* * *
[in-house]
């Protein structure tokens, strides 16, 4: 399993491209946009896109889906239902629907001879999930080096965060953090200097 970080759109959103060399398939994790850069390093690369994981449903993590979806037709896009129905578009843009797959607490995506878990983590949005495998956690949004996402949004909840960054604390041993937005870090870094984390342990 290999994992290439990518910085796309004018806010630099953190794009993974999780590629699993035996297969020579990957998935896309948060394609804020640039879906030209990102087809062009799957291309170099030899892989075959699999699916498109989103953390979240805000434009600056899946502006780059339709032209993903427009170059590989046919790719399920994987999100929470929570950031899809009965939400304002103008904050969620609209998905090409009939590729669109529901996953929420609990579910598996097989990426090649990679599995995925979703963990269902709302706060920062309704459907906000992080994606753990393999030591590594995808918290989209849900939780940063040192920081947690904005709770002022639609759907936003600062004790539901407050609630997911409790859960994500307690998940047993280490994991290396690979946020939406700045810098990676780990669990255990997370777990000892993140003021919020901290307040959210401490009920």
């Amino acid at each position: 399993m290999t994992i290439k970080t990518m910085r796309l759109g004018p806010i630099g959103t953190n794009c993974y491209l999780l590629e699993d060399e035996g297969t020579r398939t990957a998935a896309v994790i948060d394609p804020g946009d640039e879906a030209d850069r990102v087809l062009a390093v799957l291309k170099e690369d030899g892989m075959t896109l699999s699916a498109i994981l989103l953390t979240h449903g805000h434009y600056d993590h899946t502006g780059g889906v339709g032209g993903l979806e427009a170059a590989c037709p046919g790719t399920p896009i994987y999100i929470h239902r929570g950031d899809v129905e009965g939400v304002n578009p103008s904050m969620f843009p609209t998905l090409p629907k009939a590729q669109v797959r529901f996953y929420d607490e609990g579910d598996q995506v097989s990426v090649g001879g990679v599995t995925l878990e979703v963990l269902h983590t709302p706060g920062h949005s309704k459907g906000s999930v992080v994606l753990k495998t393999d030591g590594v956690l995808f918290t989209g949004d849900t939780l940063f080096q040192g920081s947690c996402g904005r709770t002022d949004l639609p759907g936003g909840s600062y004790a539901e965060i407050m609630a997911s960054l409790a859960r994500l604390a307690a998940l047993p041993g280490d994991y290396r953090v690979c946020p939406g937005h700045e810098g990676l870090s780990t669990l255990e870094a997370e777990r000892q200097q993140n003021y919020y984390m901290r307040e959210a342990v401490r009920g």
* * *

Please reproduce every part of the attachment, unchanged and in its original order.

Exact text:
[in-house]
């Protein structure tokens, strides 16, 4: 399993491209946009896109889906239902629907001879999930080096965060953090200097 970080759109959103060399398939994790850069390093690369994981449903993590979806037709896009129905578009843009797959607490995506878990983590949005495998956690949004996402949004909840960054604390041993937005870090870094984390342990 290999994992290439990518910085796309004018806010630099953190794009993974999780590629699993035996297969020579990957998935896309948060394609804020640039879906030209990102087809062009799957291309170099030899892989075959699999699916498109989103953390979240805000434009600056899946502006780059339709032209993903427009170059590989046919790719399920994987999100929470929570950031899809009965939400304002103008904050969620609209998905090409009939590729669109529901996953929420609990579910598996097989990426090649990679599995995925979703963990269902709302706060920062309704459907906000992080994606753990393999030591590594995808918290989209849900939780940063040192920081947690904005709770002022639609759907936003600062004790539901407050609630997911409790859960994500307690998940047993280490994991290396690979946020939406700045810098990676780990669990255990997370777990000892993140003021919020901290307040959210401490009920």
């Amino acid at each position: 399993m290999t994992i290439k970080t990518m910085r796309l759109g004018p806010i630099g959103t953190n794009c993974y491209l999780l590629e699993d060399e035996g297969t020579r398939t990957a998935a896309v994790i948060d394609p804020g946009d640039e879906a030209d850069r990102v087809l062009a390093v799957l291309k170099e690369d030899g892989m075959t896109l699999s699916a498109i994981l989103l953390t979240h449903g805000h434009y600056d993590h899946t502006g780059g889906v339709g032209g993903l979806e427009a170059a590989c037709p046919g790719t399920p896009i994987y999100i929470h239902r929570g950031d899809v129905e009965g939400v304002n578009p103008s904050m969620f843009p609209t998905l090409p629907k009939a590729q669109v797959r529901f996953y929420d607490e609990g579910d598996q995506v097989s990426v090649g001879g990679v599995t995925l878990e979703v963990l269902h983590t709302p706060g920062h949005s309704k459907g906000s999930v992080v994606l753990k495998t393999d030591g590594v956690l995808f918290t989209g949004d849900t939780l940063f080096q040192g920081s947690c996402g904005r709770t002022d949004l639609p759907g936003g909840s600062y004790a539901e965060i407050m609630a997911s960054l409790a859960r994500l604390a307690a998940l047993p041993g280490d994991y290396r953090v690979c946020p939406g937005h700045e810098g990676l870090s780990t669990l255990e870094a997370e777990r000892q200097q993140n003021y919020y984390m901290r307040e959210a342990v401490r009920g």